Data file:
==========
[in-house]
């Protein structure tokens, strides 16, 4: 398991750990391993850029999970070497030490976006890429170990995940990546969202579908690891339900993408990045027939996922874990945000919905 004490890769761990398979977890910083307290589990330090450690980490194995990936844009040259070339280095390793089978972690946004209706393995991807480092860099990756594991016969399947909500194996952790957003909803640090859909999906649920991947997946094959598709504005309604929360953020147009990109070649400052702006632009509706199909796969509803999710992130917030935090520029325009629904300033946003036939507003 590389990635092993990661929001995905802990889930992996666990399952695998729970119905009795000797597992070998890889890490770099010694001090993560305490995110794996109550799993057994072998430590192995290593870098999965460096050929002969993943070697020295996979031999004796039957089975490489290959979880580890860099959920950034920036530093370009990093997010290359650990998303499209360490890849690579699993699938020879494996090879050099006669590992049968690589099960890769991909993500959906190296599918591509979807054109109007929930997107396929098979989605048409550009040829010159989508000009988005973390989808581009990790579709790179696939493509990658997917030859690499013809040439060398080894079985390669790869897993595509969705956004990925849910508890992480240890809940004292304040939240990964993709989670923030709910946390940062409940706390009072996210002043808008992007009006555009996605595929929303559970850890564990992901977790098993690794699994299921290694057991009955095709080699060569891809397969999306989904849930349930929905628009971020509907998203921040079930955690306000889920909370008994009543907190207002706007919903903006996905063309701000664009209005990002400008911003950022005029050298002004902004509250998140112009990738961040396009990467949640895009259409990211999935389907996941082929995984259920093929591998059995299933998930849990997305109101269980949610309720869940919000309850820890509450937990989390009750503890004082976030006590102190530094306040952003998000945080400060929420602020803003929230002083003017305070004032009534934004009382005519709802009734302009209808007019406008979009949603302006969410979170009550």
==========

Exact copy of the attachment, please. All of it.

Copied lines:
[in-house]
């Protein structure tokens, strides 16, 4: 398991750990391993850029999970070497030490976006890429170990995940990546969202579908690891339900993408990045027939996922874990945000919905 004490890769761990398979977890910083307290589990330090450690980490194995990936844009040259070339280095390793089978972690946004209706393995991807480092860099990756594991016969399947909500194996952790957003909803640090859909999906649920991947997946094959598709504005309604929360953020147009990109070649400052702006632009509706199909796969509803999710992130917030935090520029325009629904300033946003036939507003 590389990635092993990661929001995905802990889930992996666990399952695998729970119905009795000797597992070998890889890490770099010694001090993560305490995110794996109550799993057994072998430590192995290593870098999965460096050929002969993943070697020295996979031999004796039957089975490489290959979880580890860099959920950034920036530093370009990093997010290359650990998303499209360490890849690579699993699938020879494996090879050099006669590992049968690589099960890769991909993500959906190296599918591509979807054109109007929930997107396929098979989605048409550009040829010159989508000009988005973390989808581009990790579709790179696939493509990658997917030859690499013809040439060398080894079985390669790869897993595509969705956004990925849910508890992480240890809940004292304040939240990964993709989670923030709910946390940062409940706390009072996210002043808008992007009006555009996605595929929303559970850890564990992901977790098993690794699994299921290694057991009955095709080699060569891809397969999306989904849930349930929905628009971020509907998203921040079930955690306000889920909370008994009543907190207002706007919903903006996905063309701000664009209005990002400008911003950022005029050298002004902004509250998140112009990738961040396009990467949640895009259409990211999935389907996941082929995984259920093929591998059995299933998930849990997305109101269980949610309720869940919000309850820890509450937990989390009750503890004082976030006590102190530094306040952003998000945080400060929420602020803003929230002083003017305070004032009534934004009382005519709802009734302009209808007019406008979009949603302006969410979170009550």